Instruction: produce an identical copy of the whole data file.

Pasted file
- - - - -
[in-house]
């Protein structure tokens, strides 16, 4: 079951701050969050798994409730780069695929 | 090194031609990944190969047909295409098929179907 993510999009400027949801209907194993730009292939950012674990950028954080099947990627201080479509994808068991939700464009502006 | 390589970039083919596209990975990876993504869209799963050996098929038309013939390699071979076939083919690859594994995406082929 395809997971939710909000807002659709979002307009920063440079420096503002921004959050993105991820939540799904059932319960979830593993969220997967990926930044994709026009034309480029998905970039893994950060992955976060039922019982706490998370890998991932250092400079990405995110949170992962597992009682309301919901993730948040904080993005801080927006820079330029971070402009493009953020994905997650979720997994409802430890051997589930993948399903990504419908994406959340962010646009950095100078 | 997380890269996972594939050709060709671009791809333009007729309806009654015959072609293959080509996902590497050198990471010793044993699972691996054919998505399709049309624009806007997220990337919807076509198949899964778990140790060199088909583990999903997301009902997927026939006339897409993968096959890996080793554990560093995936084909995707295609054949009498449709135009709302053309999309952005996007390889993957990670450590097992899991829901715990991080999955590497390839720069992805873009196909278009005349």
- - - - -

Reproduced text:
[in-house]
């Protein structure tokens, strides 16, 4: 079951701050969050798994409730780069695929 | 090194031609990944190969047909295409098929179907 993510999009400027949801209907194993730009292939950012674990950028954080099947990627201080479509994808068991939700464009502006 | 390589970039083919596209990975990876993504869209799963050996098929038309013939390699071979076939083919690859594994995406082929 395809997971939710909000807002659709979002307009920063440079420096503002921004959050993105991820939540799904059932319960979830593993969220997967990926930044994709026009034309480029998905970039893994950060992955976060039922019982706490998370890998991932250092400079990405995110949170992962597992009682309301919901993730948040904080993005801080927006820079330029971070402009493009953020994905997650979720997994409802430890051997589930993948399903990504419908994406959340962010646009950095100078 | 997380890269996972594939050709060709671009791809333009007729309806009654015959072609293959080509996902590497050198990471010793044993699972691996054919998505399709049309624009806007997220990337919807076509198949899964778990140790060199088909583990999903997301009902997927026939006339897409993968096959890996080793554990560093995936084909995707295609054949009498449709135009709302053309999309952005996007390889993957990670450590097992899991829901715990991080999955590497390839720069992805873009196909278009005349």